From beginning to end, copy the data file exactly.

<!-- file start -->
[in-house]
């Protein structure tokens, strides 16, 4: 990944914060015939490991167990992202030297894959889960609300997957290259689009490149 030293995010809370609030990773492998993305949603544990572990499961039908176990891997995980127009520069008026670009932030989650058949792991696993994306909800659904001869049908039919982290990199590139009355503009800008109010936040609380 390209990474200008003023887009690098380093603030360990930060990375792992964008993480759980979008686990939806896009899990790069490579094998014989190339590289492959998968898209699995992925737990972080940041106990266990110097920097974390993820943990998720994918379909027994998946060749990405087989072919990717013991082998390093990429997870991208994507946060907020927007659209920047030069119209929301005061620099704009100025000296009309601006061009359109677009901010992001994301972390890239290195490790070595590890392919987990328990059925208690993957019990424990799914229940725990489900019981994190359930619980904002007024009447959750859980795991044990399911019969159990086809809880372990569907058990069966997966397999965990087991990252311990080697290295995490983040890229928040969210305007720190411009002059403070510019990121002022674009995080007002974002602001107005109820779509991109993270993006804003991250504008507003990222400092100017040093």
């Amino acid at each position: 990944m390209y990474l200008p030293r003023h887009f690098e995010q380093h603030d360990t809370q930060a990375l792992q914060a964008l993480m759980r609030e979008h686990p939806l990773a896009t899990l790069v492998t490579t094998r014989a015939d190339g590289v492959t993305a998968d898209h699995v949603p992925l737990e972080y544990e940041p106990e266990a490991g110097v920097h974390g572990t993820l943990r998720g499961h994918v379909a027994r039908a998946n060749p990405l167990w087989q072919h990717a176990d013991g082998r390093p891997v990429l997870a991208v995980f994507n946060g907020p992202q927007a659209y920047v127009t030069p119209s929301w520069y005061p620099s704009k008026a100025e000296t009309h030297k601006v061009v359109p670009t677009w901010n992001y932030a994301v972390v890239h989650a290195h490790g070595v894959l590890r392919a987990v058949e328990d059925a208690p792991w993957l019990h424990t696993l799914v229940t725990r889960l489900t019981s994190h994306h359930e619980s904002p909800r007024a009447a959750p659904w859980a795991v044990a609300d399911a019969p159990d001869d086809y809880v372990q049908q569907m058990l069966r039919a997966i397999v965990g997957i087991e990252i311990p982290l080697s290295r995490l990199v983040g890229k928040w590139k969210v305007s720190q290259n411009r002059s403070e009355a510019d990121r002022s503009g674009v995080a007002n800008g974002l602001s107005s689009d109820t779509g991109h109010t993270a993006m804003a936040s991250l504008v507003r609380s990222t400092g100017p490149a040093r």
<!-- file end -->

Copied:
[in-house]
């Protein structure tokens, strides 16, 4: 990944914060015939490991167990992202030297894959889960609300997957290259689009490149 030293995010809370609030990773492998993305949603544990572990499961039908176990891997995980127009520069008026670009932030989650058949792991696993994306909800659904001869049908039919982290990199590139009355503009800008109010936040609380 390209990474200008003023887009690098380093603030360990930060990375792992964008993480759980979008686990939806896009899990790069490579094998014989190339590289492959998968898209699995992925737990972080940041106990266990110097920097974390993820943990998720994918379909027994998946060749990405087989072919990717013991082998390093990429997870991208994507946060907020927007659209920047030069119209929301005061620099704009100025000296009309601006061009359109677009901010992001994301972390890239290195490790070595590890392919987990328990059925208690993957019990424990799914229940725990489900019981994190359930619980904002007024009447959750859980795991044990399911019969159990086809809880372990569907058990069966997966397999965990087991990252311990080697290295995490983040890229928040969210305007720190411009002059403070510019990121002022674009995080007002974002602001107005109820779509991109993270993006804003991250504008507003990222400092100017040093």
């Amino acid at each position: 990944m390209y990474l200008p030293r003023h887009f690098e995010q380093h603030d360990t809370q930060a990375l792992q914060a964008l993480m759980r609030e979008h686990p939806l990773a896009t899990l790069v492998t490579t094998r014989a015939d190339g590289v492959t993305a998968d898209h699995v949603p992925l737990e972080y544990e940041p106990e266990a490991g110097v920097h974390g572990t993820l943990r998720g499961h994918v379909a027994r039908a998946n060749p990405l167990w087989q072919h990717a176990d013991g082998r390093p891997v990429l997870a991208v995980f994507n946060g907020p992202q927007a659209y920047v127009t030069p119209s929301w520069y005061p620099s704009k008026a100025e000296t009309h030297k601006v061009v359109p670009t677009w901010n992001y932030a994301v972390v890239h989650a290195h490790g070595v894959l590890r392919a987990v058949e328990d059925a208690p792991w993957l019990h424990t696993l799914v229940t725990r889960l489900t019981s994190h994306h359930e619980s904002p909800r007024a009447a959750p659904w859980a795991v044990a609300d399911a019969p159990d001869d086809y809880v372990q049908q569907m058990l069966r039919a997966i397999v965990g997957i087991e990252i311990p982290l080697s290295r995490l990199v983040g890229k928040w590139k969210v305007s720190q290259n411009r002059s403070e009355a510019d990121r002022s503009g674009v995080a007002n800008g974002l602001s107005s689009d109820t779509g991109h109010t993270a993006m804003a936040s991250l504008v507003r609380s990222t400092g100017p490149a040093r």